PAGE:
- The Washington Times - Thursday, February 25, 2021

A child helps his new best friend escape from a terrifying world in a platforming puzzler packed with tension, suffocating atmosphere and dread in Little Nightmares II (Bandai Namco and Tarsier Studios, rated: Teen, $29.99, reviewed on PlayStation 4).

How’s that sound for a fun evening in video-game realms?

The sequel to the 2017 hit brings back the young girl Six, no longer stuck in a massive underwater vessel called the Maw. She’s now acting as a computer-controlled companion to the new protagonist, a boy named Mono who enjoys wearing a paper bag on his head with the eyeholes cut out.

They both attempt to survive the horrors of Pale City using stealth and aggressive tactics as they ultimately solve the riddle of the mysterious TV transmissions.

With the action set in a 2.5-dimensional perspective, a solo player controls Mono as he climbs, wades, floats, runs, ducks, bounces, throws, illuminates, shoots, pulls, swings, breaks and lifts in a gantlet of five levels contained in environments ranging from the wilderness, a school and a seemingly abandoned hospital.



Six lends a hand when needed and will help Mono reach higher locations, using her hands to boost him up or ready to help open a window or steel door. The boy can also call out to Six and hold her hand when she is not occasionally being kidnapped.

The creepy locations and creepier villains allow the game to live up to its name and create a world that one might find in the most terrifying of Tim Burton’s imagination. Imagine him crafting a Resident Evil game set in the outskirts of Raccoon City.

For example, let’s enter a macabre scene with Mono’s desperate search for his partner in a school full of rowdy porcelain, bobblehead-like children and controlled by a teacher plucked from ancient Japanese mythology.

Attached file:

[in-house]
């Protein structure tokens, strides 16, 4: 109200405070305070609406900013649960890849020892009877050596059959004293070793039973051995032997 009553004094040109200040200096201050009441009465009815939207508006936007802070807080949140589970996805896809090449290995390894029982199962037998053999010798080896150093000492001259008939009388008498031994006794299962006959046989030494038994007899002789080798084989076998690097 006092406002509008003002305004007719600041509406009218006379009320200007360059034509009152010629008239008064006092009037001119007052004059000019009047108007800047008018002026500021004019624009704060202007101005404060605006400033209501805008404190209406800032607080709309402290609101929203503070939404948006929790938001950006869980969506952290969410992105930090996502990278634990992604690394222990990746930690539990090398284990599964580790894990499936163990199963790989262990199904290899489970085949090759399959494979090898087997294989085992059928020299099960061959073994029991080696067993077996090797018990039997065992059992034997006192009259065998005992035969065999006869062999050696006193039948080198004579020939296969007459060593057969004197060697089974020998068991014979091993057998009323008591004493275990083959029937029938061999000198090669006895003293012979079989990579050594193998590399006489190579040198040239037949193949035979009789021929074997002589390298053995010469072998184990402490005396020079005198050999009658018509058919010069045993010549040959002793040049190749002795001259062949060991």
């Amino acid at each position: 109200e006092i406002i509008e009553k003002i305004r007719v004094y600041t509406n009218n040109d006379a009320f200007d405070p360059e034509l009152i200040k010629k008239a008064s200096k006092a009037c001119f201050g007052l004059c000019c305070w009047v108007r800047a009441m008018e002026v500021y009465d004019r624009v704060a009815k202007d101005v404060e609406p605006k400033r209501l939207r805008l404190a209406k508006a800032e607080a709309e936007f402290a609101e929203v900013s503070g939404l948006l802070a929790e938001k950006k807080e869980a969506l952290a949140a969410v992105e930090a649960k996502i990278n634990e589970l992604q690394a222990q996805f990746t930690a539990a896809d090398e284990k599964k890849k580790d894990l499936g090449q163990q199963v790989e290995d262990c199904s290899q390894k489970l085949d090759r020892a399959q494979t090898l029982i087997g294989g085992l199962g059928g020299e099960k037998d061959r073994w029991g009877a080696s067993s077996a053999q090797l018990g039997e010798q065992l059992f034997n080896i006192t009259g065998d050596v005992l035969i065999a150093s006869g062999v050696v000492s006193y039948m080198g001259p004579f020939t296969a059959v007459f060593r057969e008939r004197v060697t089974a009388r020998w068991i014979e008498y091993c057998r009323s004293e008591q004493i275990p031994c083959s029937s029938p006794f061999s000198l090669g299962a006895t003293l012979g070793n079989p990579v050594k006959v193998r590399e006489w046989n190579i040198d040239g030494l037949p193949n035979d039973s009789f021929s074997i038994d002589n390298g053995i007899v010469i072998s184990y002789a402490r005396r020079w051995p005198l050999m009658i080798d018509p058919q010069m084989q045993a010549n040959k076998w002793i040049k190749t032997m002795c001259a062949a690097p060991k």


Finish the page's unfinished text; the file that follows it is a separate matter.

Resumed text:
Known as a Rokurokubi, this nightmarish disciplinarian comes complete with literally an elastic neck to spy on her students — a neck that looks a bit too much like a small intestine stretching.

And why do I describe the children as porcelain? At points to escape the school, Mono will need to strike some of the aggressive bullies with various found weapons, and their heads and bodies will crack apart as they slump to the ground.

Death also permeates the game and is as strong as a perceived stench of mustiness and rot.

Specifically, Mono will die in horrendous fashion; luckily, load times are quick for the player, as he perishes often.

When the boy’s life is restored, he is always found huddled in a corner, hands resting on bent knees in the most heartbreaking pose possible.

Visuals to remind a player that he is always near death include ravens picking at dead meat, bodies hung outdoors and a vivisected corpse lying on a morgue table, for example.

The moments combine to bring to life a dead city highlighted with smoke plumes in a mooted color scheme, a constant rain, fog and abandoned, looted areas inside and out.

Sound also plays a crucial role in the action as well as delivering bouts of goosebumps, that is when able to be heard above a player’s heart pounding from tension.

Reference the unholy screeching of the teacher in pursuit; a round of deadly musical chairs (move when the piano music stops and die); or appreciate the subtle aural experience of Mono dragging a sledgehammer along wooden floorboards; the wind whistling; rain pounding; or doors slowly creaking.

I defy anyone to not feel disturbed by the visual and aural packaging of the isolating and often gruesome imagery.

Finally, the puzzles will occasionally confound, although they serve as a welcomed respite before the horrors continue.

For example, Mono may need to build the tops of chess pieces in the correct order to activate a switch, or use an X-ray machine to find a key in a teddy bear, or flip switches in the proper time to move an elevator to access a new floor.

In the age of massive and overwhelmingly epic first- and third-person shooters that often dominate a gamer’s time, I’ll put Little Nightmares II up against the best of them.

It’s the perfect mix of challenge and visual artistry packed into about seven hours of action and will easily stand as one of the best games of the year.

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